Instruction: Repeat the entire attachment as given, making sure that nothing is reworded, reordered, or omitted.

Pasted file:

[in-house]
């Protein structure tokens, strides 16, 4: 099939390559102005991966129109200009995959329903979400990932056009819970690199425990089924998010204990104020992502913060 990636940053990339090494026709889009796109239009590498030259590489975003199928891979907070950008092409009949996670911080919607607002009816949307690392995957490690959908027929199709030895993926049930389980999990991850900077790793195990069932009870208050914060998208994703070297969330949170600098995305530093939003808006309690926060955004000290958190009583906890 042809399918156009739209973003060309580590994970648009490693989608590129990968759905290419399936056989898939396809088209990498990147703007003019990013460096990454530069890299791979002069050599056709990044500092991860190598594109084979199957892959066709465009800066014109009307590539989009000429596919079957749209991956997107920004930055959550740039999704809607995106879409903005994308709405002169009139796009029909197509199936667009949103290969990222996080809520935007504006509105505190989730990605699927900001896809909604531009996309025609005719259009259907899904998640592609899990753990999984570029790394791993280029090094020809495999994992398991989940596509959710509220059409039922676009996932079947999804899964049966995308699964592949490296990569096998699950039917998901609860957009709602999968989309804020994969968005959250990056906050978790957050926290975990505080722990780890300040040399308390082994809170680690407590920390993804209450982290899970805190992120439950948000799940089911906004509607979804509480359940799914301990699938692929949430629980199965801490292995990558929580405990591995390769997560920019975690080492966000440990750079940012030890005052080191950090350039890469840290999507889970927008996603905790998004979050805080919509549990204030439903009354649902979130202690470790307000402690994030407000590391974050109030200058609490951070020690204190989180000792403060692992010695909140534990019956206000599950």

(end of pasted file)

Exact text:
[in-house]
């Protein structure tokens, strides 16, 4: 099939390559102005991966129109200009995959329903979400990932056009819970690199425990089924998010204990104020992502913060 990636940053990339090494026709889009796109239009590498030259590489975003199928891979907070950008092409009949996670911080919607607002009816949307690392995957490690959908027929199709030895993926049930389980999990991850900077790793195990069932009870208050914060998208994703070297969330949170600098995305530093939003808006309690926060955004000290958190009583906890 042809399918156009739209973003060309580590994970648009490693989608590129990968759905290419399936056989898939396809088209990498990147703007003019990013460096990454530069890299791979002069050599056709990044500092991860190598594109084979199957892959066709465009800066014109009307590539989009000429596919079957749209991956997107920004930055959550740039999704809607995106879409903005994308709405002169009139796009029909197509199936667009949103290969990222996080809520935007504006509105505190989730990605699927900001896809909604531009996309025609005719259009259907899904998640592609899990753990999984570029790394791993280029090094020809495999994992398991989940596509959710509220059409039922676009996932079947999804899964049966995308699964592949490296990569096998699950039917998901609860957009709602999968989309804020994969968005959250990056906050978790957050926290975990505080722990780890300040040399308390082994809170680690407590920390993804209450982290899970805190992120439950948000799940089911906004509607979804509480359940799914301990699938692929949430629980199965801490292995990558929580405990591995390769997560920019975690080492966000440990750079940012030890005052080191950090350039890469840290999507889970927008996603905790998004979050805080919509549990204030439903009354649902979130202690470790307000402690994030407000590391974050109030200058609490951070020690204190989180000792403060692992010695909140534990019956206000599950």